As uter­ine race with Ab­b­Vie heats up, My­ovant eyes FDA ap­proval with tri­al re­sults from prostate can­cer

My­ovant has long had a se­cret weapon in its uter­ine ri­val­ry with Ab­b­Vie: Men.

Lynn Seely My­ovant

While the small Swiss biotech has jock­eyed with the Illi­nois-based gi­ant for a foothold in the en­dometrio­sis and uter­ine fi­broid ther­a­py mar­ket, the com­pa­ny has been de­vel­op­ing the same lead com­pound, re­l­u­golix, for use in one of the most com­mon can­cers for the uterus-less: prostate can­cer. To­day, My­ovant is out with pos­i­tive topline re­sults from its big Phase III tri­al on the go­nadotropin-re­leas­ing hor­mone (GnRH) an­tag­o­nist. They say they’ve reached every pri­ma­ry and sec­ondary end­point with p val­ues less than .0001.

“It works quick­ly,” CEO Lynn Seely told End­points News. “It’s an oral pill and it sup­press­es hor­mone pro­duc­tion and when you stop it, your hor­mones come back and you have the po­ten­tial for im­proved qual­i­ty of life.”

My­ovant’s stock is up 95% pre­mar­ket, from $6.06 to $11.80 per share

The tri­al test­ed a re­l­u­golix arm along­side a stan­dard-of-care, le­upro­lide, arm in their abil­i­ty to sup­press testos­terone in pa­tients with ad­vanced prostate can­cer. Testos­terone fu­els prostate can­cer’s growth. The pri­ma­ry end­point was the per­cent­age of men who reached and main­tained med­ical cas­tra­tion, or less than 50 nanograms of testos­terone per deciliter, over 48 weeks.

Re­l­u­golix achieved that in 96.7% of pa­tients — safe­ly clear­ing the FDA’s stat­ed bench­mark for ap­proval of 90%, Seely said. For Japan­ese and Eu­ro­pean ap­proval, they need­ed to show non-in­fe­ri­or­i­ty and did so, with their le­upro­lide arm show­ing on­ly an 88% re­sponse rate.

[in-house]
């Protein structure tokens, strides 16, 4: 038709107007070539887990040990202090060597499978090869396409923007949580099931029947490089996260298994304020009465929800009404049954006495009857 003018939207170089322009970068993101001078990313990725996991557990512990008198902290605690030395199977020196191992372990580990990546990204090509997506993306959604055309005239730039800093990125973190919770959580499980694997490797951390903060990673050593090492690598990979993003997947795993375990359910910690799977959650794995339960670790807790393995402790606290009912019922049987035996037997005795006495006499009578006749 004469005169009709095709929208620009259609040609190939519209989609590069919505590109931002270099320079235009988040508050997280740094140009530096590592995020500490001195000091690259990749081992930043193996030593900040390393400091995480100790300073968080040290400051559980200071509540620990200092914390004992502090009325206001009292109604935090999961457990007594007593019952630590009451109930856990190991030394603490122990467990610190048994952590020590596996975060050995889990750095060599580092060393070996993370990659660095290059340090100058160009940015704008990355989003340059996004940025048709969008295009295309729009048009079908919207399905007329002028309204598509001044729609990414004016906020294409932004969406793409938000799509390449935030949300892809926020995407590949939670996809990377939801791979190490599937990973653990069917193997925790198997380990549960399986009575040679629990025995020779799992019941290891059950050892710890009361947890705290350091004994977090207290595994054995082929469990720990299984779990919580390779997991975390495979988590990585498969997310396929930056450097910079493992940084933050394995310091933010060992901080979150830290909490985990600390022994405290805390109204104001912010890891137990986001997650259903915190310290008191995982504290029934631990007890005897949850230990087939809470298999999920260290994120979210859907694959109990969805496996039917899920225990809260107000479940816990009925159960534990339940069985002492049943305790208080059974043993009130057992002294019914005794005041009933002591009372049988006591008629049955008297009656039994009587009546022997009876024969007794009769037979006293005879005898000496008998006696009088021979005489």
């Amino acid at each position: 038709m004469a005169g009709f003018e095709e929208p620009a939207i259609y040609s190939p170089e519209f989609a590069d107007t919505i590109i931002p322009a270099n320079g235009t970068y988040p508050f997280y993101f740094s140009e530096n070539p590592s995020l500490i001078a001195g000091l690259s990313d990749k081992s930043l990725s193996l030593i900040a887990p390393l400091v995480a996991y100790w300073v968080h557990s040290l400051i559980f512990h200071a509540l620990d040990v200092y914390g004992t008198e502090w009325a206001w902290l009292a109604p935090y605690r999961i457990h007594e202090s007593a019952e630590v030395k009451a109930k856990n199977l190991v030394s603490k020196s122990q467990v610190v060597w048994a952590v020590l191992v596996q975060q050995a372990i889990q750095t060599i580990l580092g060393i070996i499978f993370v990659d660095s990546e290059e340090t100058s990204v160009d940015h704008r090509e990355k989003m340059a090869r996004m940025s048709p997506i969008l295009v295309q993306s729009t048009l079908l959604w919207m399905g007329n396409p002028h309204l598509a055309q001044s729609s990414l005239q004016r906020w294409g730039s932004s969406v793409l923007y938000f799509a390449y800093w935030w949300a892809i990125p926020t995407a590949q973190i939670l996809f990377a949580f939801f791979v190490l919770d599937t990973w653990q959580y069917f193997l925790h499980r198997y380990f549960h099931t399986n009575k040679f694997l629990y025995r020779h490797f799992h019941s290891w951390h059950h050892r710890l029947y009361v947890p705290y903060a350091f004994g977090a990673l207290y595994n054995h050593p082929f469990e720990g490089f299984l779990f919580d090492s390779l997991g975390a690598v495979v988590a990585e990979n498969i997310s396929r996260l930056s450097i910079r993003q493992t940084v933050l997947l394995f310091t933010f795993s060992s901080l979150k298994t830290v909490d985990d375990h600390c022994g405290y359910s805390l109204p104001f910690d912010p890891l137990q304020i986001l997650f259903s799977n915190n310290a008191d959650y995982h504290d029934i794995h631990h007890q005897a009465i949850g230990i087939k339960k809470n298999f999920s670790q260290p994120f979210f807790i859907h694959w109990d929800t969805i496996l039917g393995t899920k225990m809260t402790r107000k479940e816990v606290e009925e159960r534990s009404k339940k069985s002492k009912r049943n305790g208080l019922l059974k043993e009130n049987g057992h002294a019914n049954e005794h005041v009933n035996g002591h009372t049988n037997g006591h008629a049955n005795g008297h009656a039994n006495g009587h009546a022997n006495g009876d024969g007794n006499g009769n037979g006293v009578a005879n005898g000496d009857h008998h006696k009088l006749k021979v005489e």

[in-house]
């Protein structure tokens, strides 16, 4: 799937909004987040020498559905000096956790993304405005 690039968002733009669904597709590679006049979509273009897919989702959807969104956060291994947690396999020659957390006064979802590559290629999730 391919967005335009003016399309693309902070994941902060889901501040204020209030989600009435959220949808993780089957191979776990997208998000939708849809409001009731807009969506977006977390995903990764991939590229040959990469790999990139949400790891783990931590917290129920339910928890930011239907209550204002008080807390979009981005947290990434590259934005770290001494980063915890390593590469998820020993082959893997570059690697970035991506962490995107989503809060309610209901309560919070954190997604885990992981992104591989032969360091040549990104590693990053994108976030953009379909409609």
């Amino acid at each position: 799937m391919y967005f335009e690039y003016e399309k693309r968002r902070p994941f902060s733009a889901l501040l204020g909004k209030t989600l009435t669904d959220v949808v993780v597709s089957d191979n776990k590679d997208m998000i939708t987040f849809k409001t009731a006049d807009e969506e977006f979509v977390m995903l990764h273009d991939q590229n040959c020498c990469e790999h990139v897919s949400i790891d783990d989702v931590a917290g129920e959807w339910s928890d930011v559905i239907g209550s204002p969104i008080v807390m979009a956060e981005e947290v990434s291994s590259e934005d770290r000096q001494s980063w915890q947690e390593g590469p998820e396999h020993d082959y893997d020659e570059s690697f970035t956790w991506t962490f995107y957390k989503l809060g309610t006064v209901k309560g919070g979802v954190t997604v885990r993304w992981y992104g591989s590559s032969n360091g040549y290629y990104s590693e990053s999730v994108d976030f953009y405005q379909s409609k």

The re­sults set up an FDA ap­pli­ca­tion in Q2 of 2020 and Eu­ro­pean and Japan­ese ap­pli­ca­tions short­ly there­after, adding to the com­pa­ny’s im­mi­nent US ap­pli­ca­tion for uter­ine fi­broid ther­a­py.

The un­der­ly­ing mech­a­nism be­hind the two ther­a­pies is es­sen­tial­ly in­versed. Le­upro­lide is a GnRH ag­o­nist and de­sen­si­tizes the re­cep­tor by hit­ting it re­peat­ed­ly. Re­l­u­golix blocks it di­rect­ly.

My­ovant’s pitch cen­ters around the speed at which the drug worked, its pill form — rather than le­upro­lide, which is in­ject­ed every three months — and the ta­per­ing of some side ef­fects, which can be lengthy when it comes to testos­terone sup­pres­sion, in­clud­ing hot flash­es, fa­tigue, loss of mus­cle mass, sex­u­al dys­func­tion and de­pres­sion. Doc­tors have some­times giv­en “drug hol­i­days” to man­age the clin­i­cal ben­e­fit against the costs.

“Low­er­ing the testos­terone is bet­ter for treat­ing prostate can­cer,” Seely said. “But it’s not great for the man.”

The ad­verse event ra­tio for both drugs was around 93%, but Seely not­ed a low­ered rate of ma­jor car­dio­vas­cu­lar events in the re­l­u­golix group, 2.9% com­pared to 6.2%. The biotech al­so said hor­mone lev­els re­turned to nor­mal 90 days af­ter treat­ment in the re­l­u­golix group while some­times re­main­ing re­duced at that point or longer for le­upro­lide pa­tients — al­though they did not an­nounce spe­cif­ic num­bers.

So why isn’t Ab­b­Vie, My­ovant’s uter­ine ri­val, pur­su­ing a prostate treat­ment? Seely’s best guess is that it’s be­cause Ab­b­Vie’s GnRH an­tag­o­nist’s half-life is much short­er than My­ovant’s. Ab­b­Vie re­quires high­er dos­es in their uter­ine treat­ments than My­ovant gives — which would mean even high­er dos­es in the prostate ther­a­pies, she said.

The ques­tion, though, is if le­upro­lide is still large­ly ef­fec­tive and the side ef­fects most­ly the same, will doc­tors pre­scribe a new pill in­stead?

“I think the biggest con­cern is that le­upro­lide … has been in the field for decades,” she said. “Some peo­ple ques­tion if on­col­o­gists and urol­o­gists will change their prac­tice.”

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